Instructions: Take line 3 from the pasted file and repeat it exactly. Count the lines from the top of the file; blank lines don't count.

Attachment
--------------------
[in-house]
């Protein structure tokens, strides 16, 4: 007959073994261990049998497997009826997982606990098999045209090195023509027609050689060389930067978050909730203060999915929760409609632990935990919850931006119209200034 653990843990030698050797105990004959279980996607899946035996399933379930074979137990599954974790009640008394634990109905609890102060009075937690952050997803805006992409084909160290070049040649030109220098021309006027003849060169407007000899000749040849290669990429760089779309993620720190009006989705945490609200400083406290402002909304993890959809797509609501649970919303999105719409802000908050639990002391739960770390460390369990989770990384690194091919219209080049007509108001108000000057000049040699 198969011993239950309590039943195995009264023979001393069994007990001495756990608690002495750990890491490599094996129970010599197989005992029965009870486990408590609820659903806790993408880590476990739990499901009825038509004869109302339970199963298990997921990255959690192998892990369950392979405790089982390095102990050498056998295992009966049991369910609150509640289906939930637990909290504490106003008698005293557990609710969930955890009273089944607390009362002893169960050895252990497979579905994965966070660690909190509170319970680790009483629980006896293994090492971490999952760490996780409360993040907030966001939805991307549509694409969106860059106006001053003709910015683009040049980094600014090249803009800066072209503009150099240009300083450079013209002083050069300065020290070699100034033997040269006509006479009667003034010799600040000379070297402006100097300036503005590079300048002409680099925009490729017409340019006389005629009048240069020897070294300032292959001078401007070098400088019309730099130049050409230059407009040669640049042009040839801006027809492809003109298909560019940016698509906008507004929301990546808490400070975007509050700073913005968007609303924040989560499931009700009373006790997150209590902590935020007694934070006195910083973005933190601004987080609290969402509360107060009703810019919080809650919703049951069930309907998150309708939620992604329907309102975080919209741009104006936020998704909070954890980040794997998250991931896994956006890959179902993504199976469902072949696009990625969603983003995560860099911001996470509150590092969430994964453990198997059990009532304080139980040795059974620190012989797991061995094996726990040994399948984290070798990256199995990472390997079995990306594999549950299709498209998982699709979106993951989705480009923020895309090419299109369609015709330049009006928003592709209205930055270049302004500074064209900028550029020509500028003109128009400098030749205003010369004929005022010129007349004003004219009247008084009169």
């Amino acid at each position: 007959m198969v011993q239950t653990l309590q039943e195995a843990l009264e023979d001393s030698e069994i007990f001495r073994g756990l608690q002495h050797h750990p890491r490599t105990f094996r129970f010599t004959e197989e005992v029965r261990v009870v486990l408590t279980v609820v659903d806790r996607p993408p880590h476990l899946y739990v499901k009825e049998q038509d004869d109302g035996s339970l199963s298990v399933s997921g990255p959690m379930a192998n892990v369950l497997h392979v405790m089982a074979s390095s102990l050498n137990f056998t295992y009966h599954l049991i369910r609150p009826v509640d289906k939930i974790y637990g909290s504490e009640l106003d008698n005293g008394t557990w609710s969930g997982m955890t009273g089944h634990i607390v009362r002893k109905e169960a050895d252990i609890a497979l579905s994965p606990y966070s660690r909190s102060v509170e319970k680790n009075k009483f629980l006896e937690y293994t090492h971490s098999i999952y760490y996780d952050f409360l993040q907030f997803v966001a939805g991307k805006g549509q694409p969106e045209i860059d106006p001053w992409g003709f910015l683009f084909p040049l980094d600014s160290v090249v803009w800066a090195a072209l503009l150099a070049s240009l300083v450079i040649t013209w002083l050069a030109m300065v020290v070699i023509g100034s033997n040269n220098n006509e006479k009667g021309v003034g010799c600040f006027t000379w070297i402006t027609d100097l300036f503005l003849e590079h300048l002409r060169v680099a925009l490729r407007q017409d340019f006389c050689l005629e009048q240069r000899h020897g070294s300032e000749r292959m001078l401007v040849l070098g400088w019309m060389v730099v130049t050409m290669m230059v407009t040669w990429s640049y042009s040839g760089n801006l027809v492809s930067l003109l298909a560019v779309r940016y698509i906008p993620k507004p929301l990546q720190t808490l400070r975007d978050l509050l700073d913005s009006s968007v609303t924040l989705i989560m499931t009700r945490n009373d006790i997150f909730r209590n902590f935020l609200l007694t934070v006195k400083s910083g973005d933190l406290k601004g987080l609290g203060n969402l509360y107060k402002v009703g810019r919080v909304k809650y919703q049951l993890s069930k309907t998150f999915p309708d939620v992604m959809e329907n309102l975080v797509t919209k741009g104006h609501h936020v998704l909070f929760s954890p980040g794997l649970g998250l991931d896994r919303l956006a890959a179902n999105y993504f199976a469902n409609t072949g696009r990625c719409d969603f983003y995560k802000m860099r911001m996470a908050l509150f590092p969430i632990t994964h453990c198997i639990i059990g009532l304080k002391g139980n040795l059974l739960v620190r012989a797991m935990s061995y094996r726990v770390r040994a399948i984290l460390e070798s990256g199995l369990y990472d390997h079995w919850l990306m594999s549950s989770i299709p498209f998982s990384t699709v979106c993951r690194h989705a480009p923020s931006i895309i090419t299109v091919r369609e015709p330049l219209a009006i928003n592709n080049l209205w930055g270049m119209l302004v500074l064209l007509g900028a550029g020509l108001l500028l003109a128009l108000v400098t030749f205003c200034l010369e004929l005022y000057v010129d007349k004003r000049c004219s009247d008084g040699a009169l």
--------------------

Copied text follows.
């Amino acid at each position: 007959m198969v011993q239950t653990l309590q039943e195995a843990l009264e023979d001393s030698e069994i007990f001495r073994g756990l608690q002495h050797h750990p890491r490599t105990f094996r129970f010599t004959e197989e005992v029965r261990v009870v486990l408590t279980v609820v659903d806790r996607p993408p880590h476990l899946y739990v499901k009825e049998q038509d004869d109302g035996s339970l199963s298990v399933s997921g990255p959690m379930a192998n892990v369950l497997h392979v405790m089982a074979s390095s102990l050498n137990f056998t295992y009966h599954l049991i369910r609150p009826v509640d289906k939930i974790y637990g909290s504490e009640l106003d008698n005293g008394t557990w609710s969930g997982m955890t009273g089944h634990i607390v009362r002893k109905e169960a050895d252990i609890a497979l579905s994965p606990y966070s660690r909190s102060v509170e319970k680790n009075k009483f629980l006896e937690y293994t090492h971490s098999i999952y760490y996780d952050f409360l993040q907030f997803v966001a939805g991307k805006g549509q694409p969106e045209i860059d106006p001053w992409g003709f910015l683009f084909p040049l980094d600014s160290v090249v803009w800066a090195a072209l503009l150099a070049s240009l300083v450079i040649t013209w002083l050069a030109m300065v020290v070699i023509g100034s033997n040269n220098n006509e006479k009667g021309v003034g010799c600040f006027t000379w070297i402006t027609d100097l300036f503005l003849e590079h300048l002409r060169v680099a925009l490729r407007q017409d340019f006389c050689l005629e009048q240069r000899h020897g070294s300032e000749r292959m001078l401007v040849l070098g400088w019309m060389v730099v130049t050409m290669m230059v407009t040669w990429s640049y042009s040839g760089n801006l027809v492809s930067l003109l298909a560019v779309r940016y698509i906008p993620k507004p929301l990546q720190t808490l400070r975007d978050l509050l700073d913005s009006s968007v609303t924040l989705i989560m499931t009700r945490n009373d006790i997150f909730r209590n902590f935020l609200l007694t934070v006195k400083s910083g973005d933190l406290k601004g987080l609290g203060n969402l509360y107060k402002v009703g810019r919080v909304k809650y919703q049951l993890s069930k309907t998150f999915p309708d939620v992604m959809e329907n309102l975080v797509t919209k741009g104006h609501h936020v998704l909070f929760s954890p980040g794997l649970g998250l991931d896994r919303l956006a890959a179902n999105y993504f199976a469902n409609t072949g696009r990625c719409d969603f983003y995560k802000m860099r911001m996470a908050l509150f590092p969430i632990t994964h453990c198997i639990i059990g009532l304080k002391g139980n040795l059974l739960v620190r012989a797991m935990s061995y094996r726990v770390r040994a399948i984290l460390e070798s990256g199995l369990y990472d390997h079995w919850l990306m594999s549950s989770i299709p498209f998982s990384t699709v979106c993951r690194h989705a480009p923020s931006i895309i090419t299109v091919r369609e015709p330049l219209a009006i928003n592709n080049l209205w930055g270049m119209l302004v500074l064209l007509g900028a550029g020509l108001l500028l003109a128009l108000v400098t030749f205003c200034l010369e004929l005022y000057v010129d007349k004003r000049c004219s009247d008084g040699a009169l």